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Thursday, April 11, 2019

Jacqueline Winspear at Barnes & Noble

There is only one long-running mystery series that I have read all the way through- Jacqueline Winspear's Maisie Dobbs series.  We first met Maisie as a young child and have watched her as she worked as an ambulance driver and nurse in WWI France, followed in her mentor's footsteps and became a private investigator, and now in the 15th book in the series, The American Agent, Maisie is again working as volunteer ambulance driver in WWII London during the Blitz.

Winspear made an appearance at Barnes & Noble on the Upper East Side in Manhattan last week and a fellow Maisie fan (and Book Cellar volunteer) Allison and I were thrilled to be part of the standing-room only crowd to hear her speak.
Tom Santropietro and Jacqueline Winspear

Tom Santropietro interviewed Winspear and he began by asking her to describe how she got the idea for Maisie. Winspear said she was driving in a rainstorm in her home in California when she saw Maisie coming up from a train station in London in a fog. She knew Maisie's story right away, everything about her in that vision, which she called a "moment of artistic grace". She came out of it when the car behind honked his horn, asking what particular shade of green she was waiting for the light to turn.

In The American Agent, Maisie is called upon to assist an American Department of Justice official in investigating the murder of an American female war correspondent. Winspear spoke of all of the female war correspondents who inspired her character (Martha Gelhorn, Margaret Higgins, Dickie Chappell).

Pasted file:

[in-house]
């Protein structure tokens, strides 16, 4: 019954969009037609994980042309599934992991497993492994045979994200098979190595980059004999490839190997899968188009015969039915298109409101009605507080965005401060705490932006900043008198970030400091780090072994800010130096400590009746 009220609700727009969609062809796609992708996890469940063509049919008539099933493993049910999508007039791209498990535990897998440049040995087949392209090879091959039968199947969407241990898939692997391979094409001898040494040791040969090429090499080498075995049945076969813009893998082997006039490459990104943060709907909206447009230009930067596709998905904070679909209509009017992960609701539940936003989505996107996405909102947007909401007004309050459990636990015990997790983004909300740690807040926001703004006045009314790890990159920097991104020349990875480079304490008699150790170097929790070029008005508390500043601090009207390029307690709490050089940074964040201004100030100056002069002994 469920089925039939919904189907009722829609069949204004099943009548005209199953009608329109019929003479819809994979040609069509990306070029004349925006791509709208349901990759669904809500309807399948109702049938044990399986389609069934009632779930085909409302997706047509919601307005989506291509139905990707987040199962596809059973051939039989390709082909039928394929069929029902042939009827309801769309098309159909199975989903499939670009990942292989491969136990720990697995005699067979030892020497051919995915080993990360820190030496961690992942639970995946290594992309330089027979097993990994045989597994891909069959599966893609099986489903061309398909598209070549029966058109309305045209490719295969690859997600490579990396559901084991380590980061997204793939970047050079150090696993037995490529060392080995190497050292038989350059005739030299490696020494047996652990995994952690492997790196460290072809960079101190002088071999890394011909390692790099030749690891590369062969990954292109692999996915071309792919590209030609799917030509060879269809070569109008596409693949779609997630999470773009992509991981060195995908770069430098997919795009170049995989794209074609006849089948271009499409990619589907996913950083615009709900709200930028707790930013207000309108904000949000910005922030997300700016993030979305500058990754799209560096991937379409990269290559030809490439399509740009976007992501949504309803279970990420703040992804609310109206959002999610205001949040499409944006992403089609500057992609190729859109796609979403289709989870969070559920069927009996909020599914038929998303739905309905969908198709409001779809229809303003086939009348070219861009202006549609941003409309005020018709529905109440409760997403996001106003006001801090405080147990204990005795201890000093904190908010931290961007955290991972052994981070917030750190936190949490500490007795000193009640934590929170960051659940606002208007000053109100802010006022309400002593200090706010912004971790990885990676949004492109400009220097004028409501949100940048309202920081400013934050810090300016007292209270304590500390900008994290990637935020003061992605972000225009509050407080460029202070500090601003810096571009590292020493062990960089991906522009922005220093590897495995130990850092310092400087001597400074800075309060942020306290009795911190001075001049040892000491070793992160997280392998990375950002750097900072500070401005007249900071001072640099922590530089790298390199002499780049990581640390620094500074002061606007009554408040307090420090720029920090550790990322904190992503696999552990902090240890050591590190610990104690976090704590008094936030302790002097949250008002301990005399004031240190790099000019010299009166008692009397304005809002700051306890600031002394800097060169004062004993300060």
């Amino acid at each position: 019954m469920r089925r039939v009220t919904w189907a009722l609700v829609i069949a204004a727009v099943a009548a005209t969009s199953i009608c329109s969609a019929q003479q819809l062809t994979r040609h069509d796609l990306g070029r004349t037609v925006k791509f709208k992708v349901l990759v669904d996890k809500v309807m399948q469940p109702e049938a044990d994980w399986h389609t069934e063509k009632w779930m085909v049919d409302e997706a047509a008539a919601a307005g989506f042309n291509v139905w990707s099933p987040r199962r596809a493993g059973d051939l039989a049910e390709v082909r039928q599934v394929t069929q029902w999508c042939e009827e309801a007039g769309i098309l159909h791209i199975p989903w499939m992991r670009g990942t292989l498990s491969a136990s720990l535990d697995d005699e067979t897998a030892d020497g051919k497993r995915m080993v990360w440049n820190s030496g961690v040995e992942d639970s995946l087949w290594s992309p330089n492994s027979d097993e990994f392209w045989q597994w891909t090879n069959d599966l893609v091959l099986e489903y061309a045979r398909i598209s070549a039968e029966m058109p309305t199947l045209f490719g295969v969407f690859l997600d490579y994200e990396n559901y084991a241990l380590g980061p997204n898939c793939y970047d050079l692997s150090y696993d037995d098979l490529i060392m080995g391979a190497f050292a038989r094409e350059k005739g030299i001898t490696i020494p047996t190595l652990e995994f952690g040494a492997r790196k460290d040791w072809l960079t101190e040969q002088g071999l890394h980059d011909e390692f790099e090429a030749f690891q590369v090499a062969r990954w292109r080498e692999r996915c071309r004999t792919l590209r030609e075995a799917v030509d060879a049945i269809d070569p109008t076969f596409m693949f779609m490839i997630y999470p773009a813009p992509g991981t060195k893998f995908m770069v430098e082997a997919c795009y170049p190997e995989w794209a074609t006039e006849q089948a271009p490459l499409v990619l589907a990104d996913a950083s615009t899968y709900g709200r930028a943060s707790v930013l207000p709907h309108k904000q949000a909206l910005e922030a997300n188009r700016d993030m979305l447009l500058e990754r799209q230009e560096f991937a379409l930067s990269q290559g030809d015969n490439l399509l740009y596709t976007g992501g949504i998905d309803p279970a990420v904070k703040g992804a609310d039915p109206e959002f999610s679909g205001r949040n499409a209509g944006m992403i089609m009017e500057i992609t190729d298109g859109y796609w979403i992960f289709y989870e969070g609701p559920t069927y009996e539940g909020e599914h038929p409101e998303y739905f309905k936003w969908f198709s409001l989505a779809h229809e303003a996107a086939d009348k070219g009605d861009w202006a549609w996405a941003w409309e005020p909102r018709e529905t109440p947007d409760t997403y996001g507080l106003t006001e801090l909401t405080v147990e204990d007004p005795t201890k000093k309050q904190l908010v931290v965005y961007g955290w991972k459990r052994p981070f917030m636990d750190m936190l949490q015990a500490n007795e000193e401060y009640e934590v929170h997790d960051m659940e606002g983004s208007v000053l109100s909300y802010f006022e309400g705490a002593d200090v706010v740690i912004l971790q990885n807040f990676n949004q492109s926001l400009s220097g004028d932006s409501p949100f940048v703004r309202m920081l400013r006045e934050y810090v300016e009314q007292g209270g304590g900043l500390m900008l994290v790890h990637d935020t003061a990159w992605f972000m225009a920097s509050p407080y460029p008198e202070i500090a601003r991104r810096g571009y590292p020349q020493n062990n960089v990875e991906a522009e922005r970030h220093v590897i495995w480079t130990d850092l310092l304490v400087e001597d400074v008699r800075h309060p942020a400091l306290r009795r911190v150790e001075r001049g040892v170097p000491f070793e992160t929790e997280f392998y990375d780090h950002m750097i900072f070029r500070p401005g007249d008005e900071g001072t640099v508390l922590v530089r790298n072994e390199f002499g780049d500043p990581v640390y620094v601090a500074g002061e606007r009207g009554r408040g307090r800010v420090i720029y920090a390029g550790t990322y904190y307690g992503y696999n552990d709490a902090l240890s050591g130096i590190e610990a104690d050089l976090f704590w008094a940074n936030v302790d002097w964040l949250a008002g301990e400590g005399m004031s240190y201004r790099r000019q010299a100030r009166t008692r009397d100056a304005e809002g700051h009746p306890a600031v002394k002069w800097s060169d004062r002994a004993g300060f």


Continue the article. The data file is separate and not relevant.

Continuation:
I particularly liked Winspear's comment that whereas male war correspondents wrote and spoke about tactics, military strategy and weapons, the women "bore witness to the human cost of war", how it affected men, women and families.

She also spoke of how the wireless radio made a big change in how WWII was viewed differently than WWI. The advent of everyone having a radio meant that the war was immediately broadcasted into people's homes. A young Edward R. Murrow's radio broadcasts back home to America helped push American sentiment into entering the war to aid the Allies. (He makes an appearance in the novel.)

Winspear grew up in England, and her parents lived through WWII. She spoke about how little they talked about their experiences. The people of England truly followed the adage "Keep Calm and Carry On".

Santropietro asked Winspear about her most famous fans, the Clinton family. She said she was gobsmacked  when Bill Clinton was quoted in the NY Times saying that Maisie Dobbs was one of his favorites. Then she learned that Hillary, her mother and Chelsea all loved Maisie. She has heard from many fans that they read Maisie Dobbs as a family, and how that delights her.

The American Agent is one of the strongest books in the Maisie Dobbs series, perhaps because the stakes are so high here as everyone is affected by the war coming to London via the Blitz. My review of the book can be found here.

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